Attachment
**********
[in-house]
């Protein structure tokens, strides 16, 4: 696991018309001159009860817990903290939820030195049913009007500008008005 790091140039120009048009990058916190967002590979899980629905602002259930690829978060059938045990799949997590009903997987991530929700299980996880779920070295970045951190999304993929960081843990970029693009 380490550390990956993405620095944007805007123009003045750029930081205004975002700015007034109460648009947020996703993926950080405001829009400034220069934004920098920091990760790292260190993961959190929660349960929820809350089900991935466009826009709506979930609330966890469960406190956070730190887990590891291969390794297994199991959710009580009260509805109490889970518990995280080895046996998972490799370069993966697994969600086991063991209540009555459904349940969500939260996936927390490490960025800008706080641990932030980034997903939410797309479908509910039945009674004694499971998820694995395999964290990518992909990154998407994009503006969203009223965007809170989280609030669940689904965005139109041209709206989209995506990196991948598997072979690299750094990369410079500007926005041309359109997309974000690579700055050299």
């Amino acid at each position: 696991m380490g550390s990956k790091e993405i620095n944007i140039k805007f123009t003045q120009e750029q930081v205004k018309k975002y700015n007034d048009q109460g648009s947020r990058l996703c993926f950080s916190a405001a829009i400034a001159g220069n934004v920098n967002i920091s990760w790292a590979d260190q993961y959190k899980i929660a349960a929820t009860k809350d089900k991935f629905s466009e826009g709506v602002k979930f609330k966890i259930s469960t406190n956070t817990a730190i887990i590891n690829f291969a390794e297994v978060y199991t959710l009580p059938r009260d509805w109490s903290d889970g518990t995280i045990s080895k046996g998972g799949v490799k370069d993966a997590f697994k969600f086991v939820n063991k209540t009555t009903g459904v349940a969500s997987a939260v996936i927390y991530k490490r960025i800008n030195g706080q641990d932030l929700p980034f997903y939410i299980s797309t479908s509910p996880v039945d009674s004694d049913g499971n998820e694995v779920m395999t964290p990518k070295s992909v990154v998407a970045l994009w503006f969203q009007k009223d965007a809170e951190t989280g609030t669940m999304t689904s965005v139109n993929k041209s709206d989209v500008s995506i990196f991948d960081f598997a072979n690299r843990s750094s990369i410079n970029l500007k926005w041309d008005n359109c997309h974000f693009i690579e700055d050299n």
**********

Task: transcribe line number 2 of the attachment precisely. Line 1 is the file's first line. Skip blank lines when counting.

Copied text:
């Protein structure tokens, strides 16, 4: 696991018309001159009860817990903290939820030195049913009007500008008005 790091140039120009048009990058916190967002590979899980629905602002259930690829978060059938045990799949997590009903997987991530929700299980996880779920070295970045951190999304993929960081843990970029693009 380490550390990956993405620095944007805007123009003045750029930081205004975002700015007034109460648009947020996703993926950080405001829009400034220069934004920098920091990760790292260190993961959190929660349960929820809350089900991935466009826009709506979930609330966890469960406190956070730190887990590891291969390794297994199991959710009580009260509805109490889970518990995280080895046996998972490799370069993966697994969600086991063991209540009555459904349940969500939260996936927390490490960025800008706080641990932030980034997903939410797309479908509910039945009674004694499971998820694995395999964290990518992909990154998407994009503006969203009223965007809170989280609030669940689904965005139109041209709206989209995506990196991948598997072979690299750094990369410079500007926005041309359109997309974000690579700055050299």